Roseville bar charges black people cover but not whites, customers say

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Multiple customers of The Spot Bar and Grill in Roseville allege the bar has charged black people a cover to enter, but not white people. And they say the bar's staff has discriminated against African-Americans in other ways as well.

The issue spread across social media over the weekend after Jonas Grabill posted about his experience at the bar on Facebook early Saturday morning.

The bar denies that it charges different rates for different customers.

"We do not believe it’s true whatsoever that that statement was made," The Spot owner Robert Buzar tells Metro Times. "It's a zero tolerance policy for anything like that. We have a very diverse crowd."


But Grabill tells Metro Times that he and his girlfriend went to the bar around 1:30 a.m. to give a birthday gift to a friend. He says a group of four black people in front of them were charged cover, so Grabill pulled out his wallet. But when they asked the white bouncer about the cover charge, the bouncer replied "It's free if you're white," Grabill alleges. The bouncer added, "Don't tell anybody."

Grabill says he paused and he and his girlfriend exchanged concerned glances, but entered.

The exchange continued to bother Grabill the next day, so he posted about it on Facebook.

That sparked outrage online, and reviews from other customers in January and December suggest that this isn't an isolated incident, but a pattern of treating black customers different than whites.

"I was in shock, I couldn't believe it. It was just disturbing and I was thinking about it all the next day. I do have a friends a lot of friends who go there, so I thought I should say something," Grabill tells MT. "I was most insulted that he thought we were in secret club together. We're not."

Christina Bianca Carlier, who claims to be the manager who was working during the shift, says in a Facebook post that the bar "has never had an issues with racism."

"We accept and welcome everyone!!! We apologize for the misunderstanding with our security at the front door. I am constantly checking on security and walking around the bar, I've never had anything like this brought to my attention," Carlier writes. "We GREATLY APPRECIATE ALL of our customers. If you have any other issues, please feel free to message me."

An employee reached by MT on Monday afternoon said the owner would handle the calls, but added that she suspects that The Spot's competition paid sources $100 to make up the story. She provided no evidence to support that claim.

On Monday afternoon, The Spot Buzar denied that the incident occurred.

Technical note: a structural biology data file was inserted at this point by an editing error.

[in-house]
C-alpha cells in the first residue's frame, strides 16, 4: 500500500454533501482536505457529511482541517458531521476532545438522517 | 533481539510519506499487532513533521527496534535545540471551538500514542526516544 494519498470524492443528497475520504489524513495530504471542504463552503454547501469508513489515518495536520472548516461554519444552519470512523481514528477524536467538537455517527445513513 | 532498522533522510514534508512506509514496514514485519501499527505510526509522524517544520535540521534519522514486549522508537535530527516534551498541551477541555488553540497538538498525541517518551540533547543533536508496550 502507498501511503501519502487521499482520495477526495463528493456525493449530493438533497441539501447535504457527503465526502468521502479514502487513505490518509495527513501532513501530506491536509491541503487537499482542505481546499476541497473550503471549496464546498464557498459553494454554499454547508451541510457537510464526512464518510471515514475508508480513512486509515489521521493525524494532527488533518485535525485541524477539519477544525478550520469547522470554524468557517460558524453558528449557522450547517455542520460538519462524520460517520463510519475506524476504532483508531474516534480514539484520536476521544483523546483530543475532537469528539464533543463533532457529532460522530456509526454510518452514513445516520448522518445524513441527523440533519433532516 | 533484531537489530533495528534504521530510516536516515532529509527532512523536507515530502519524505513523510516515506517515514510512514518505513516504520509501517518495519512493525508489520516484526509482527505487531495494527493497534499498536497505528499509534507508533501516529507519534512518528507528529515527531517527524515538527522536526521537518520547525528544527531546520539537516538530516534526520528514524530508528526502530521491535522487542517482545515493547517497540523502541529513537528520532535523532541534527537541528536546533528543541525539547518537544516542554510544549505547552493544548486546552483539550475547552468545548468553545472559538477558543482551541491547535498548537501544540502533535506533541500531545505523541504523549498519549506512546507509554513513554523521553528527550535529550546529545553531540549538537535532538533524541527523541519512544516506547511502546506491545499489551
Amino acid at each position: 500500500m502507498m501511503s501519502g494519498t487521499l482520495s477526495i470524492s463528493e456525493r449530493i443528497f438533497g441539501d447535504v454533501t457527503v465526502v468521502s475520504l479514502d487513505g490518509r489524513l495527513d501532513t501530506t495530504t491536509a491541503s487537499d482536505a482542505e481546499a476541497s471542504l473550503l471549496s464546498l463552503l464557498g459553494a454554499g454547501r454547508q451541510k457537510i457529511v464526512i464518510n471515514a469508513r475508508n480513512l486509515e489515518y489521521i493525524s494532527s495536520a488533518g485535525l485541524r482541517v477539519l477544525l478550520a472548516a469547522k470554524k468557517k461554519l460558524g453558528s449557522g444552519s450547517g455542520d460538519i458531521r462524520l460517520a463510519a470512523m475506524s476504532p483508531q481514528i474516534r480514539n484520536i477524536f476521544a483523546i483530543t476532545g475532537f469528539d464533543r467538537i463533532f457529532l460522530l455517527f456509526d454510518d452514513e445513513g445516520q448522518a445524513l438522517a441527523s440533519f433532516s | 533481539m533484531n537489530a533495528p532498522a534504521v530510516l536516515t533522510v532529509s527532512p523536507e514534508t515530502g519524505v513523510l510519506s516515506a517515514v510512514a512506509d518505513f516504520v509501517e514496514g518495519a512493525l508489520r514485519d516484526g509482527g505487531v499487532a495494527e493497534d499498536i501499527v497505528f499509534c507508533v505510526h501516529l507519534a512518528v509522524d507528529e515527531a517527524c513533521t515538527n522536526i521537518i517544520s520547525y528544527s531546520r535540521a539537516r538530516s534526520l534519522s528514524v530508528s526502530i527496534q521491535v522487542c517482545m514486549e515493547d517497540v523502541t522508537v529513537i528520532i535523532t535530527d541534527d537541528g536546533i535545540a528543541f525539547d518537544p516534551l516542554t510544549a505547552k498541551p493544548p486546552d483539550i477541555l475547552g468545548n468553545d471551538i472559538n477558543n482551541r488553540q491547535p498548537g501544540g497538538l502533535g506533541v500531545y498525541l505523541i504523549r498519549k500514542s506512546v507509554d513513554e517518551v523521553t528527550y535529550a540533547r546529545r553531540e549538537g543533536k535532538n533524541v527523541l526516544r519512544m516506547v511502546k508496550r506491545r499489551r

He adds that he trusts the bouncer, who he said "is not a racist in any shape or form."


"We're proud to have the diverse crowd that we have," Buzar says. 



But that contradicts others' accounts of issues there. Many of those accounts were written in the reviews of The Spot's Facebook page, which have since been removed. Tionna Hardaway, an African-American customer who visited the bar to celebrate her birthday in January, spoke with MT about problems she encountered there.

FACEBOOK SCREENSHOT
  • Facebook screenshot
She tells us that she experienced "racial profiling" and a security guard tried to charge her group $20 to enter. Hardaway adds that she has friends who are mixed couples who have reported similar experiences. She says management made her boyfriend take cupcakes that he purchased from Walmart out to the car because the manager suspected there was weed in the cupcakes.

Buzar notes that no outside food is permitted no matter who is bringing it in.

Bar staff also allegedly told Hardaway that they "only play black music on Friday" when she requested a song, and at least one other customer reported online that she was told the bar doesn't play "black music."

Grabill says that others have reported that black people are asked to remove their hats, while white people are allowed to keep them on.

When asked why he didn't report the incident at the time, Grabill says he and his girlfriend don't drink so they didn't buy anything, and they were only there for a brief time. He also says the situation made them nervous.

"I didn't want to make a scene because it was first time there, and it was the first thing anyone who worked at the bar said to me," he says. "What if the bouncer decides he's going to go berserk on me? Who is going to stop him?"

(Comments from an employee from The Spot were added to the story at 1:22 p.m.)

(More comments from The Spot were added at 2:12 p.m.)

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